Tuesday, July 30, 2013



of Rembrandt hues
and Western skies,

golden. touch.

the world spins on,
and I can think

of nothing else.

Saturday, July 27, 2013

haiku: summer rain

after summer rain,
flower petals glistening,
nature's string of pearls

Friday, July 26, 2013

fall morning

Silent pasture, wet with dew,
awaits the morning light

as soft footfall finds its way -
that of a father,
and eager son,

before deer come nibbling
on tender shoots.

Wednesday, July 24, 2013

narcissus: dead broke

Narcissus lingered long
before her mirrored self

reflected in a river's bed,
lapping, lapping all the while,

her thirst unquenched
as if some fairy spirit wept

and swept away the blinders
man had forced upon her,

binding up a young mare's heart
and fixing her eyes on work.

Tuesday, July 23, 2013

chasing rabbits (reprint)

(from Simon Says, January 12, 2010)

We haven't had a winter this cold in twenty-something years, so when Simon first came to live with us, he shivered and shook. He shivered until his little body could acclimate to our thermostat setting (I think my husband was a polar bear in a former life). He shook violently when he slept. I thought he was having a seizure the first time I saw this, but the shaking stopped when I spoke, and that put my mind to rest. Now Simon chases rabbits. There in the warmth of a favorite, furry blanket, Simon drifts into a deep sleep. His four feet flop. His nose twitches. His cheeks puff, and once again Simon is fast on the scent of woodland rabbits, barking and tracking them to their woodland homes.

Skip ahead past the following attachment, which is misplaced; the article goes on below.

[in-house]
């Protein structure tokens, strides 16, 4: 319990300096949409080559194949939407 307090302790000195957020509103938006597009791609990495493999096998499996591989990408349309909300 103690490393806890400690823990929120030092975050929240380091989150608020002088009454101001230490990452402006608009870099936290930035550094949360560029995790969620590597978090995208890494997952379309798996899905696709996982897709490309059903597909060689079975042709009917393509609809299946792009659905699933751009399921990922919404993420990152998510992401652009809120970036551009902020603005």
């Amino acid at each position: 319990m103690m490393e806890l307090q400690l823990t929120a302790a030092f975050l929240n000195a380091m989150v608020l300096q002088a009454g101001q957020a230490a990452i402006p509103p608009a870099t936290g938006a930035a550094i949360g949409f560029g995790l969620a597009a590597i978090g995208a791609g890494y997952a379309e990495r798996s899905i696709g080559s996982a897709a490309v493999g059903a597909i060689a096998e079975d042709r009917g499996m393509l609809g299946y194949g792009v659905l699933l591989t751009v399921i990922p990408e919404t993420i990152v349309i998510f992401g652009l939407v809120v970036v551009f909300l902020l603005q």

I love rabbits. I love their long ears and fluffy tails. I love to watch the wild ones venture from our woods to nibble on the tender grass. But I think I mostly love rabbits for the memories they bring, memories of a once-close friendship. Beautiful in spirit and authentic in Southern charm, Sondra was one of those people who made my life brighter. And...she loved rabbits. Throughout her house, there were elegant rabbit statues and fine rabbit paintings. Still today, I cannot venture into specialty stores and what-not shops without being drawn to their rabbit-themed merchandise. These things remind me of my long-lost girlfriend.

But I don't have Alice's tenacity or courage. Marriage and family and all Sondra's burgeoning family activies pulled her into a life of charity balls and European vacations, and I could not follow. I last saw Sondra in a dream after my father passed. Oddly, I dreamt it was she who had passed and I was attending her estate sale. That morning, I awoke with fresh, hot tears on my face, having wandered from room to beautiful room, having touched all of those precious rabbits with my fingertips, having found none I could afford to buy. Perhaps it was foolish of me to let her slip away. But if anything, I have learned to value my present friendships more. I am fortunate to have found two good girlfriends, gals with whom I can laugh and cry and rant and rave, friends who live and work and play on my side of the rabbit hole.

Saturday, July 20, 2013

the art of love

his hands fold her
like rice paper,
and she becomes
what he desires

as fingers glide,
and meditate
with every stroke.

she is because he does.

i long to be a swan
emerging with your touch,
to feel your hands,
precise and strong,
along my neck
and down my spine.

if only you
could think of me

as a thing of beauty.

if only you
would give me wings.

Thursday, July 18, 2013

silence comes

Silence comes

to fill
the space
where once

our laughter stood –

a presence in its own right
reduced to an echo
I strain to hear.

Tuesday, July 16, 2013